In September 2020, the Library Board of Trustees voted to establish a six-month trial period during which an account block will be used instead of charging overdue fines. The trial period will run from November 1, 2020, through April 30, 2021. At its March 16, 2021, meeting, the Board of Trustees voted to extend the trial period to October 31, 2021, to allow for time to gather data now that Covid restrictions are changing to allow circulation of materials to be more typical.
During this period, patrons will not be charged overdue fines.
Instead, a patron’s account will be blocked when an item is more than 14 days overdue. Patrons will be unable to borrow additional physical or digital materials if their account is blocked.
What does an “account block” mean?
If your items are not returned more than 14 days past their due date, your account will be blocked, and you'll be unable to check out any additional items until you return your items.
If there are no fines, how will the Library ever get materials back?
This does not mean that the responsibility of returning Library materials goes away. Patrons are still asked to be a good neighbor and return materials on their due date so other patrons can enjoy them. Or, return them as soon as you can once you are done with them.
Instead of fines, we will use an account block model. Items will continue to have due dates, and if a patron doesn’t return an item within 14 days past the due date, that patron’s account will be blocked until the item is returned. When the item is returned, the account block will be lifted.
If the item is not returned within 45 days, the patron will be billed for that item. This is current library policy.
Are other libraries doing this?
Many libraries in Illinois and this region are going fine free. In CCS, the consortium of libraries to which the Park Ridge Library belongs, 20 of 28 library members are now fine free, including neighboring libraries Niles-Maine, Morton Grove and Chicago public libraries.
In interviews conducted by Library staff, area libraries who have gone fine free shared that they had a favorable experience implementing the policies. Some libraries have determined that establishing fine free policies as a positive investment in customer service and a way to provide equitable access to the community.
What financial impact will this have on the Library? Will taxes go up?
Fine revenue represents 1.17% of the Library’s total annual revenue. Based on FY2020, that’s an estimated $32,500 a year. This year, FY2021, the Library Board has not decreased services in order to make up for this decrease in revenue, with the total revenue budgeted at $4.3M. Should the trial prove successful, the Library Board will determine how to best account for this reduction in revenue for the next fiscal year.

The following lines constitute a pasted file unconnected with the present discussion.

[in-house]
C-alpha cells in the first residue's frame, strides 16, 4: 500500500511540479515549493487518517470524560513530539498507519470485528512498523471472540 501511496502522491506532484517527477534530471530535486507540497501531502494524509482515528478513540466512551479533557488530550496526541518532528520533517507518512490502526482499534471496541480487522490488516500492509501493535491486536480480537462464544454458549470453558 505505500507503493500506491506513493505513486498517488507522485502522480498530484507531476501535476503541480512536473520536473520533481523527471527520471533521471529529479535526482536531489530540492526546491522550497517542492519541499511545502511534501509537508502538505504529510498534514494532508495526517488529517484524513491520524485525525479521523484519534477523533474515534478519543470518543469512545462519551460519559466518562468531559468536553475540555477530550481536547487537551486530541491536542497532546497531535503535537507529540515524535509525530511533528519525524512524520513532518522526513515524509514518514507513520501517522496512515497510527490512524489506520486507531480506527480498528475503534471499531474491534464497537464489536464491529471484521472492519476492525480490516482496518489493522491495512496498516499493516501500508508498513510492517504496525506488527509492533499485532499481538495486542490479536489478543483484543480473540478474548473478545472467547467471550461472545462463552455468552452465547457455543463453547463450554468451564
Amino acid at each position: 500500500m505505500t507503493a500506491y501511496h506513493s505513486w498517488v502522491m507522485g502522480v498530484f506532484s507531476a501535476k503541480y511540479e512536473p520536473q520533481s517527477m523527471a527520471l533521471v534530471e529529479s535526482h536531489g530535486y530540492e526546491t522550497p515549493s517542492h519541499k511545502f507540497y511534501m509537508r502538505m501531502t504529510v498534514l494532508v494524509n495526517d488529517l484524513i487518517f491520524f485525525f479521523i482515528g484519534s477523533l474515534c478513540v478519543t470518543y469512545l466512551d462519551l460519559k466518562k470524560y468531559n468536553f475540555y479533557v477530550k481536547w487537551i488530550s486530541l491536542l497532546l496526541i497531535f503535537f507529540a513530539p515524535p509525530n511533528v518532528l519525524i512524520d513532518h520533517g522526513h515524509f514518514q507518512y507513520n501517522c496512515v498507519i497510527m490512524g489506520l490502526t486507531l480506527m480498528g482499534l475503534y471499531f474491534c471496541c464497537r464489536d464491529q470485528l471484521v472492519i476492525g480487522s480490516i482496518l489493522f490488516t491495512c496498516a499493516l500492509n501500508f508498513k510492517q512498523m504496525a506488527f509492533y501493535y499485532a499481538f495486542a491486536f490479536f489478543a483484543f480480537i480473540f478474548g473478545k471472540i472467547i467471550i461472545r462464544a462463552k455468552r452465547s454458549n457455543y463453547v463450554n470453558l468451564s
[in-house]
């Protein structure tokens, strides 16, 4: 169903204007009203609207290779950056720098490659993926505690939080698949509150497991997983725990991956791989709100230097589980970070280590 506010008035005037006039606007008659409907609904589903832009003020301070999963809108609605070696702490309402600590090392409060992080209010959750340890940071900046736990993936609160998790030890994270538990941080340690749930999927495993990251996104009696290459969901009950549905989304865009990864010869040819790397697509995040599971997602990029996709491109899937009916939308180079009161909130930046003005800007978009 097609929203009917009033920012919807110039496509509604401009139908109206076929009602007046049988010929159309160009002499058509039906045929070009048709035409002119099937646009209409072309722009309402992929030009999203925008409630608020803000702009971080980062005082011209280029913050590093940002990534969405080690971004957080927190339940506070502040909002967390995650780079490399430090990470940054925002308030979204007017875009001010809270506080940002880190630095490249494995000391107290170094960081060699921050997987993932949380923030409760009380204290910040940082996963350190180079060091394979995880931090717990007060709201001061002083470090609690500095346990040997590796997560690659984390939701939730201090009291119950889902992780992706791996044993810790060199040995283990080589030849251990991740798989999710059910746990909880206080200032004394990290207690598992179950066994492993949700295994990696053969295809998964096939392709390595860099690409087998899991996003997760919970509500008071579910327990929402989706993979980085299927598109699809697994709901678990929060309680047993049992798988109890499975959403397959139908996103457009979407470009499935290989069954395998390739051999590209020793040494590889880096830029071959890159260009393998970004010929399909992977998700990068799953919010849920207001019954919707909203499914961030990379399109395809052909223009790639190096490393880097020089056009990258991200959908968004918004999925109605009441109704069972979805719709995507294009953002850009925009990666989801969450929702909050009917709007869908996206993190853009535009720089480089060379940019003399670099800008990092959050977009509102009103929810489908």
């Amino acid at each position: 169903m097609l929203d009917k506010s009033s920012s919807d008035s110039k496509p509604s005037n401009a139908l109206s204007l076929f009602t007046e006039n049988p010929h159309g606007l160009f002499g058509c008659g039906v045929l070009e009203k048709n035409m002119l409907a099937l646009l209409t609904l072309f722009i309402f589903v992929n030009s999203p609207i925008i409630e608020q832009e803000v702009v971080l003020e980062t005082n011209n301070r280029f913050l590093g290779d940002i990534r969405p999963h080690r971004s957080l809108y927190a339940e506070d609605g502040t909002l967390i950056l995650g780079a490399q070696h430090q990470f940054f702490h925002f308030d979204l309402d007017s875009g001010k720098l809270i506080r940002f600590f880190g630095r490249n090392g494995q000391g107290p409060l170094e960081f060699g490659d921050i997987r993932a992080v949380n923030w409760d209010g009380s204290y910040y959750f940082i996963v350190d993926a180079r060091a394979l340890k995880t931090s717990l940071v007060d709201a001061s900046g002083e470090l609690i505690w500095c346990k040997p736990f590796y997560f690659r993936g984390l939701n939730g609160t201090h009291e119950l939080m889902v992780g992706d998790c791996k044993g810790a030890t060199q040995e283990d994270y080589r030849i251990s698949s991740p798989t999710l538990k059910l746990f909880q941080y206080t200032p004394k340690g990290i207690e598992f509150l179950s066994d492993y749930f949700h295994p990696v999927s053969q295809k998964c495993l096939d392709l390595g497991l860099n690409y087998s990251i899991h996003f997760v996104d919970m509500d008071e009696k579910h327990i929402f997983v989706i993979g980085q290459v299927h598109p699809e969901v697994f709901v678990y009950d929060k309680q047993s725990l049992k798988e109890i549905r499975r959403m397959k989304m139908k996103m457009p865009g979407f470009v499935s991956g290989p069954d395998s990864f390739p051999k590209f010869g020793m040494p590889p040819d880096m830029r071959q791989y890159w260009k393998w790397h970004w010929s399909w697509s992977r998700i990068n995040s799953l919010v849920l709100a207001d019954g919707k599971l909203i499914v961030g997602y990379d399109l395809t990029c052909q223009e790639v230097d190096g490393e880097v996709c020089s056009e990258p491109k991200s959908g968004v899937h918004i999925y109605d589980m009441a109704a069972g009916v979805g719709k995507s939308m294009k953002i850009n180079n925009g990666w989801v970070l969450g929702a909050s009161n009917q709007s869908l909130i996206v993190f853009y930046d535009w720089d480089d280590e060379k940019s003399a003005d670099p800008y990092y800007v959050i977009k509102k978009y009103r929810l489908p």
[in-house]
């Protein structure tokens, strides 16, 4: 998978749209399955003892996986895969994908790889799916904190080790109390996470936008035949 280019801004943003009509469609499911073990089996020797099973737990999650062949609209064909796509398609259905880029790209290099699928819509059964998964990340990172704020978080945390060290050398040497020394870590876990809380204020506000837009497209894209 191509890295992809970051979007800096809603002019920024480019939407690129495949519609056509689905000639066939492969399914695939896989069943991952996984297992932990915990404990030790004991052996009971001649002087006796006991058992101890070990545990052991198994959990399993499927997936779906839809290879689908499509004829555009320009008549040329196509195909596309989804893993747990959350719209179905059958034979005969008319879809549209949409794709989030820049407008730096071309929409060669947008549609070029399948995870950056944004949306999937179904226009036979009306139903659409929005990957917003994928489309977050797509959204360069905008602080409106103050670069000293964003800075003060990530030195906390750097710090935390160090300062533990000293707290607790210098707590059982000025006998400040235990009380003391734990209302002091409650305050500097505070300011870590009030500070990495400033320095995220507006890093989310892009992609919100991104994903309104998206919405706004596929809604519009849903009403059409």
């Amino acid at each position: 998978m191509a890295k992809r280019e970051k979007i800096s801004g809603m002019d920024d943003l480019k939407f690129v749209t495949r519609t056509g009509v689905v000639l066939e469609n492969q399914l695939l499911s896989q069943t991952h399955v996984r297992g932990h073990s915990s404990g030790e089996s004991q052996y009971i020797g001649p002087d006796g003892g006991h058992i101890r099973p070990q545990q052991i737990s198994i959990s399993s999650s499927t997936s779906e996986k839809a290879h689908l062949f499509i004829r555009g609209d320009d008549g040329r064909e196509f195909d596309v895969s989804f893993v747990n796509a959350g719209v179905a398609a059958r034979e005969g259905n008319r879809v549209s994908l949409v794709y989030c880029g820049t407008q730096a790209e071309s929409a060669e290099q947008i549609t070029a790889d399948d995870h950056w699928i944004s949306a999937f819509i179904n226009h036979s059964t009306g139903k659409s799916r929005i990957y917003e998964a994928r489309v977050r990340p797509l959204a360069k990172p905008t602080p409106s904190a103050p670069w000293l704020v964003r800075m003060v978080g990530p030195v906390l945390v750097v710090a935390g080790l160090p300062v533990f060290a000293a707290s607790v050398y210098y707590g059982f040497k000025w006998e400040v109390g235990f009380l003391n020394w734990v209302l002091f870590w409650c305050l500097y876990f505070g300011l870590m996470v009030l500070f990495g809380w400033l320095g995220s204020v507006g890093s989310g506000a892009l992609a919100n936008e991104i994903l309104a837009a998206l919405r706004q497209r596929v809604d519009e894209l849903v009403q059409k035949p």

What happens if items are lost or damaged?
The patron will be billed through their library account, and a block will be placed on the account until the item is paid for or returned.
How long can I keep an overdue item before their account is blocked?
Your account will be blocked if you have not returned the item(s) 14 days after the due date.
Can I still place items on hold even though my account is blocked?
If you have an overdue block, you will not be blocked from placing holds. The block only applies to checkout.
Will I be charged overdue fines for items borrowed from other libraries through inter-library loan?
You will not be charged for overdue fines for items checked out at the Park Ridge Public Library.
What will happen to overdue fines charged to my account prior to the trial starting?
At this time, any fines accrued prior to November 1 will remain on your account and your account will remain blocked if you owe $10 or more in overdue fines. We ask that you pay for your fines online through your account or on our checkout stations.
What about items checked out from the Exploration Library?
Items borrowed from our Exploration Library are not included in the fine-free trial. The fine for Exploration Library items will continue to be $5 per day.
Why did the Board of Trustees opt for a trial period?
Going fine-free is a relatively new policy given the long history of community libraries. The six-month trial period will allow for the gathering of data before a full policy change is considered. Will materials be returned in a timely manner? Will this serve Park Ridge better than fines? The Library Board considered all the options with Park Ridge’s best interests in mind, and they will continue that commitment with earnest consideration of data and community feedback in determining the outcome of the trial.
Why did the Board of Trustees vote to extend the trial period?
Given all of the changes in Covid restrictions and the changes to the quarantine period for returned materials since November 1, 2020, extending the trial period to a full year will allow data to be gathered that will be more representative of typical circumstances.